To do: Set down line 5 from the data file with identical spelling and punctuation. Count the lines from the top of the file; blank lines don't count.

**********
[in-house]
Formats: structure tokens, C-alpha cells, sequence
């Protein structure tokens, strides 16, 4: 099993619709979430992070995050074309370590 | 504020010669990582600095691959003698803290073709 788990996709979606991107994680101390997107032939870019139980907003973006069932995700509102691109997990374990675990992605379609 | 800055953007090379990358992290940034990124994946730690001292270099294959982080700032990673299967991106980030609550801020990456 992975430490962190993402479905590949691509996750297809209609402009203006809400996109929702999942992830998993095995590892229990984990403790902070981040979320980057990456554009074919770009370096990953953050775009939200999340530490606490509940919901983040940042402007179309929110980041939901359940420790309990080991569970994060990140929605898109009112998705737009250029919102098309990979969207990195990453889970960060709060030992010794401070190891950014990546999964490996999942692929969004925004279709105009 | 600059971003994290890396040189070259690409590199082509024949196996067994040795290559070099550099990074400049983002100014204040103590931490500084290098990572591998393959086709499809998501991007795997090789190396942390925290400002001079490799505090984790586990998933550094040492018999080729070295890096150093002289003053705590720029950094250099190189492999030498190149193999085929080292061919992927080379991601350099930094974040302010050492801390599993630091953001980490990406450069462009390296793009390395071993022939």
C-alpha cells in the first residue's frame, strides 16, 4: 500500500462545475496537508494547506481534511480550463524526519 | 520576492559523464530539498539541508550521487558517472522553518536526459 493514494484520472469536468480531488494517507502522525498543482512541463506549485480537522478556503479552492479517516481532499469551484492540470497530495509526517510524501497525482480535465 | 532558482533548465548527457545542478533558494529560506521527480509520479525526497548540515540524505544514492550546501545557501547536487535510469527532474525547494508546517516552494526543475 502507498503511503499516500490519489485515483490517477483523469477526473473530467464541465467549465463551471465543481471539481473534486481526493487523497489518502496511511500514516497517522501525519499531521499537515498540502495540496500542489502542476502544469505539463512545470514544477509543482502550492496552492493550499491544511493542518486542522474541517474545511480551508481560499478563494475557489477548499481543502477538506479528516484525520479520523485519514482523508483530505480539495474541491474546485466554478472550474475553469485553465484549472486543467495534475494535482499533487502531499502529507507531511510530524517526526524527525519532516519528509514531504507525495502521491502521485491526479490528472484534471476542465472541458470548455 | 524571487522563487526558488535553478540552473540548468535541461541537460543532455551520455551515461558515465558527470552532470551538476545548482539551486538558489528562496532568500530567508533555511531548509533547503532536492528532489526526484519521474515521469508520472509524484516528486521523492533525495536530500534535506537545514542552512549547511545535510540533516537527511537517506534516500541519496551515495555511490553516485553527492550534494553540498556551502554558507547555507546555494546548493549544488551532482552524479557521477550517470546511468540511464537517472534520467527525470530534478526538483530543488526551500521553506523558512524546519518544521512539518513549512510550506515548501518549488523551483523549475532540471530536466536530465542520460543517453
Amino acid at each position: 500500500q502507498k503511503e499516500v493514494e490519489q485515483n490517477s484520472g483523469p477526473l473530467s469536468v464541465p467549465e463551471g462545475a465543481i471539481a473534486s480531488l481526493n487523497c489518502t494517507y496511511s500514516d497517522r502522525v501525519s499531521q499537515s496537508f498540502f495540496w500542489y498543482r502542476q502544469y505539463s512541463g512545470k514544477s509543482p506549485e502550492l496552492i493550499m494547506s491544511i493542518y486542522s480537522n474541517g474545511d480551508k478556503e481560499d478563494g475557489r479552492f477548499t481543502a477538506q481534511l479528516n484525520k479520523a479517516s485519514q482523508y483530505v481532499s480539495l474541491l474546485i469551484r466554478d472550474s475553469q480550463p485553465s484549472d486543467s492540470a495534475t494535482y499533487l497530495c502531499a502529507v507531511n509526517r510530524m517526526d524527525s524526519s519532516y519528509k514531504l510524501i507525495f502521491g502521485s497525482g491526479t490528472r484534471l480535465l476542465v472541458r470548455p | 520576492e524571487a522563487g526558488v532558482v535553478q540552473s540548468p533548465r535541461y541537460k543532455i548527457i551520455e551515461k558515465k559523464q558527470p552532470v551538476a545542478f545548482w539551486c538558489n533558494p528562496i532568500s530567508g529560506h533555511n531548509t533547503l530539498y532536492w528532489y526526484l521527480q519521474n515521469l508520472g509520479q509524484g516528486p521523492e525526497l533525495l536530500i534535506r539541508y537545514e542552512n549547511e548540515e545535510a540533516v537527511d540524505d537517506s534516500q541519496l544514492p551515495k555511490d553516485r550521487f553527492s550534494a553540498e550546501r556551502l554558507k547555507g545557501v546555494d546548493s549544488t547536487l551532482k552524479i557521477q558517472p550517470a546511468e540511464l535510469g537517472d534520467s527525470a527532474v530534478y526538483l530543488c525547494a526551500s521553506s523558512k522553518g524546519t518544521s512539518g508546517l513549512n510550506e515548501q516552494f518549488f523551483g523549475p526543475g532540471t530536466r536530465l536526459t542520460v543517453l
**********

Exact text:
Amino acid at each position: 500500500q502507498k503511503e499516500v493514494e490519489q485515483n490517477s484520472g483523469p477526473l473530467s469536468v464541465p467549465e463551471g462545475a465543481i471539481a473534486s480531488l481526493n487523497c489518502t494517507y496511511s500514516d497517522r502522525v501525519s499531521q499537515s496537508f498540502f495540496w500542489y498543482r502542476q502544469y505539463s512541463g512545470k514544477s509543482p506549485e502550492l496552492i493550499m494547506s491544511i493542518y486542522s480537522n474541517g474545511d480551508k478556503e481560499d478563494g475557489r479552492f477548499t481543502a477538506q481534511l479528516n484525520k479520523a479517516s485519514q482523508y483530505v481532499s480539495l474541491l474546485i469551484r466554478d472550474s475553469q480550463p485553465s484549472d486543467s492540470a495534475t494535482y499533487l497530495c502531499a502529507v507531511n509526517r510530524m517526526d524527525s524526519s519532516y519528509k514531504l510524501i507525495f502521491g502521485s497525482g491526479t490528472r484534471l480535465l476542465v472541458r470548455p | 520576492e524571487a522563487g526558488v532558482v535553478q540552473s540548468p533548465r535541461y541537460k543532455i548527457i551520455e551515461k558515465k559523464q558527470p552532470v551538476a545542478f545548482w539551486c538558489n533558494p528562496i532568500s530567508g529560506h533555511n531548509t533547503l530539498y532536492w528532489y526526484l521527480q519521474n515521469l508520472g509520479q509524484g516528486p521523492e525526497l533525495l536530500i534535506r539541508y537545514e542552512n549547511e548540515e545535510a540533516v537527511d540524505d537517506s534516500q541519496l544514492p551515495k555511490d553516485r550521487f553527492s550534494a553540498e550546501r556551502l554558507k547555507g545557501v546555494d546548493s549544488t547536487l551532482k552524479i557521477q558517472p550517470a546511468e540511464l535510469g537517472d534520467s527525470a527532474v530534478y526538483l530543488c525547494a526551500s521553506s523558512k522553518g524546519t518544521s512539518g508546517l513549512n510550506e515548501q516552494f518549488f523551483g523549475p526543475g532540471t530536466r536530465l536526459t542520460v543517453l